Coffee shops, however, provide customers with more than a latte or mocha. Coffee shops are places where people meet with a business partner or old friend, access public WiFi, listen to an open-mic session, study for an exam, or read a book. Thus coffee establishments provide a gathering place and potential economic benefits greater than the price of a vanilla latte.
Though the snack and nonalcoholic beverage bars is a small industry, comprising less than 1 percent of total statewide employment, it is a growing industry. Growth in both the number of establishments and employment in the industry has outpaced the average rate of growth for all industries. From 2002 to 2012, the industry's employment increased by almost 50 percent in Oregon, whereas total employment for all industries increased by 5 percent. Similarly, the number of establishments increased by 38 percent compared with 14 percent for all industries. Growth at snack and nonalcoholic beverage bars has also outpaced the larger food services and drinking places industry.
Growth in the number of coffee shops has created greater competition along with a more educated customer. This has increased the emphasis on the quality of the product being served. Dan Buck, who is the Creative Director and Public Relations Director for Dutch Bros. Coffee, mentioned that it's important to focus on the quality of the product and keep it as high as possible. Also, with several coffee establishments open for customers, it's important to provide high quality customer service. Dan Buck said Dutch Bros. Coffee helps accomplish this by hiring workers who are charismatic and "genuinely love other people."
Coffee and tea manufacturing - an industry closely tied to coffee shops - also relies on quality products to succeed. Though some coffeehouses roast their own beans, there are several coffee roasters throughout the state from Portland down to Ashland, and east in Sisters, Bend, and Pendleton. The coffee and tea manufacturing industry in the state has steadily increased from 10 business units employing 467 individuals in 2002 to 47 units employing 725 in 2012 (Graph 2). The average annual pay for the industry in 2012 was $38,733, which is higher than the average for coffee shops, but lower than the all-industry average.
Several new coffee shops and roasters have opened in the past few months. Some of the establishments are:
- Red Daisy Coffee Company opened in Albany. Albany Democrat-Herald, 10/21/2013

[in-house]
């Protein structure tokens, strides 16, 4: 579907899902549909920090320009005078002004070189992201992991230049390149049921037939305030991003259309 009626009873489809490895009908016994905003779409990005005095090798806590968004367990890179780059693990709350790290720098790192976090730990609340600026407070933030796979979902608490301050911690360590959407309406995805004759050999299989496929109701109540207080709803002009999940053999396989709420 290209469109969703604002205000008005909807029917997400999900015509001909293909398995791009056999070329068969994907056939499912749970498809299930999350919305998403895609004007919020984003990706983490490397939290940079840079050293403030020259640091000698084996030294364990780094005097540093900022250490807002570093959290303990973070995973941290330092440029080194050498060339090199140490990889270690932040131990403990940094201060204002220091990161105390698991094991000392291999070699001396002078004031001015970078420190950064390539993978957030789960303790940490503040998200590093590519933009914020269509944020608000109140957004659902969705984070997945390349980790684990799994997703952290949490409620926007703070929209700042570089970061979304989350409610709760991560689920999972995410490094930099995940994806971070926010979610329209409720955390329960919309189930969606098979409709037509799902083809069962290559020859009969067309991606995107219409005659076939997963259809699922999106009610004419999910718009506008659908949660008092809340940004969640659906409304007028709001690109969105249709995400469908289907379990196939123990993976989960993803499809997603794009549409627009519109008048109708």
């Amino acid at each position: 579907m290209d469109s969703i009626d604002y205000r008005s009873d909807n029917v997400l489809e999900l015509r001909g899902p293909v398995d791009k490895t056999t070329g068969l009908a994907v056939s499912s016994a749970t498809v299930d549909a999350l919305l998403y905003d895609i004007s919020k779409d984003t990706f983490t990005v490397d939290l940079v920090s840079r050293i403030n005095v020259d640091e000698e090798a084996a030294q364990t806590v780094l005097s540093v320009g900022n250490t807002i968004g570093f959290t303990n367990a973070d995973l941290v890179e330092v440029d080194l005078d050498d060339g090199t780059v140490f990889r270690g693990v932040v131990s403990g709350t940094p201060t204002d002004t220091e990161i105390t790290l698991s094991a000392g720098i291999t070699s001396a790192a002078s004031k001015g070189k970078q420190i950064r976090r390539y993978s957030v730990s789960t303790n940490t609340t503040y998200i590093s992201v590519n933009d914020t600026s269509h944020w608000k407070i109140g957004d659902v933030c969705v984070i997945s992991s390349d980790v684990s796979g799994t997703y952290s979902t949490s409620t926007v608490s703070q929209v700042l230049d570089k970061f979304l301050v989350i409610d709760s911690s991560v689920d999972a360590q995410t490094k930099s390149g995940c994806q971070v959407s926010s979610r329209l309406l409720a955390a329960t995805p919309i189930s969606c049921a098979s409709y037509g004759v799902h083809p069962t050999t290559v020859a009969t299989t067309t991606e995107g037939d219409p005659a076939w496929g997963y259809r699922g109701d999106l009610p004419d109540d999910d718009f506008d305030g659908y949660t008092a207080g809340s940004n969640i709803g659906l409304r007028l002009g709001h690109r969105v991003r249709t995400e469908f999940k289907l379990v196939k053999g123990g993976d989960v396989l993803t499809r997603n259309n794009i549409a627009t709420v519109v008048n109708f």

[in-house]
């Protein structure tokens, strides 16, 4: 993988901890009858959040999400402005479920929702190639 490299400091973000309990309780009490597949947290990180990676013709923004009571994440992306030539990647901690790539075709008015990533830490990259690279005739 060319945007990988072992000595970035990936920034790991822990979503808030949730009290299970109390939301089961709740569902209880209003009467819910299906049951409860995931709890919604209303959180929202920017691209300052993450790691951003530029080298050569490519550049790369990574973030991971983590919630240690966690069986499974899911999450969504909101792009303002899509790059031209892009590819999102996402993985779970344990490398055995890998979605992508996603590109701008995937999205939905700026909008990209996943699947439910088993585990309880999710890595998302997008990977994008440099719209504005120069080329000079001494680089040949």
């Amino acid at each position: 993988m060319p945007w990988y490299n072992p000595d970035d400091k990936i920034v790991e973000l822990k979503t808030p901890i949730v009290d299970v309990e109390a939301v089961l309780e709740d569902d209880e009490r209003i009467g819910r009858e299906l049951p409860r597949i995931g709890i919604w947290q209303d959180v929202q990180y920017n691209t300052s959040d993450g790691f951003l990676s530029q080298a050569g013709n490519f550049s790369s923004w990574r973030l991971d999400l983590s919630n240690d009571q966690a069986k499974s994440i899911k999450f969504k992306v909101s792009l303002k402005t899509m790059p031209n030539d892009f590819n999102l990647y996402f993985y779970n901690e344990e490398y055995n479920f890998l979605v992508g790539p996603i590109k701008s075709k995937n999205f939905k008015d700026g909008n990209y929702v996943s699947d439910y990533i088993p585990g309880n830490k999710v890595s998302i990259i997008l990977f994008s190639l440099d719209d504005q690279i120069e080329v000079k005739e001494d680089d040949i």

- Chrysalis Coffee opened in McMinnville. News-Register, 9/12/2013
- Nehalem Beehive, a tea and coffee bar, opened in Nehalem. Headlight-Herald, 8/14/2013
- Bentley's Coffee, a drive-thru coffee stand, will open in Keizer. Statesman Journal, 8/11/2013
- Vul Coffee Roasters will open in Salem. Statesman Journal, 8/4/2013
- 11 Roasters, a coffee roaster, opened in Bend. The Bulletin, 7/24/2013
- The Corner Cup, a coffee shop, opened in John Day. Blue Mountain Eagle, 7/16/2013
- Stim Coffee opened in Jacksonville. Mail Tribune, 7/1/2013
More listings can be found on the Around the State page on QualityInfo.org by clicking on "Business and Employers" under "Data Tools."
However, workers in the industry, especially younger workers, can obtain other benefits, specifically work experience. Compared to other industries, coffee shops tend to employ a larger share of younger workers. Data for just the snack and nonalcoholic beverage bars industry is not available, but it is for the larger food services and drinking places subsector. In 2012, 14 to 24 year olds comprised approximately 34 percent of the food services and drinking places workforce compared with 12 percent for the total workforce. These younger workers in the industry can learn skills and gain valuable work experience that will allow them to be successful in other occupations. For instance, they can learn how to work in a fast-paced environment, receive payments, provide customer service, and acquire "soft" skills such as showing up to work on time, working in a team, and communicating with customers.
From their originations in the Middle East in the 15th century to "penny universities" in 18th-century England and arrival in the American colonies, coffee shops were hubs for social interaction. As noted in an article titled "Coffee-houses: The internet in a cup" from The Economist, "Coffee-houses were centres of scientific education, literary and philosophical speculation, commercial innovation and, sometimes, political fermentation."
Today, coffee shops are still viewed as gathering places. They offer an atmosphere conducive to meeting with a co-worker, business partner, or friend. Coffee shops can also serve as music venues for aspiring musicians and galleries for artists. However, the idea of coffee spurring social interaction also extends beyond coffee shops to coffee stands. As Dan Buck at Dutch Bros. Coffee said, "Since the beginning of time, coffee has been a social event." People can enjoy that type of social activity in the car as well as through interactions with their co-workers and friends.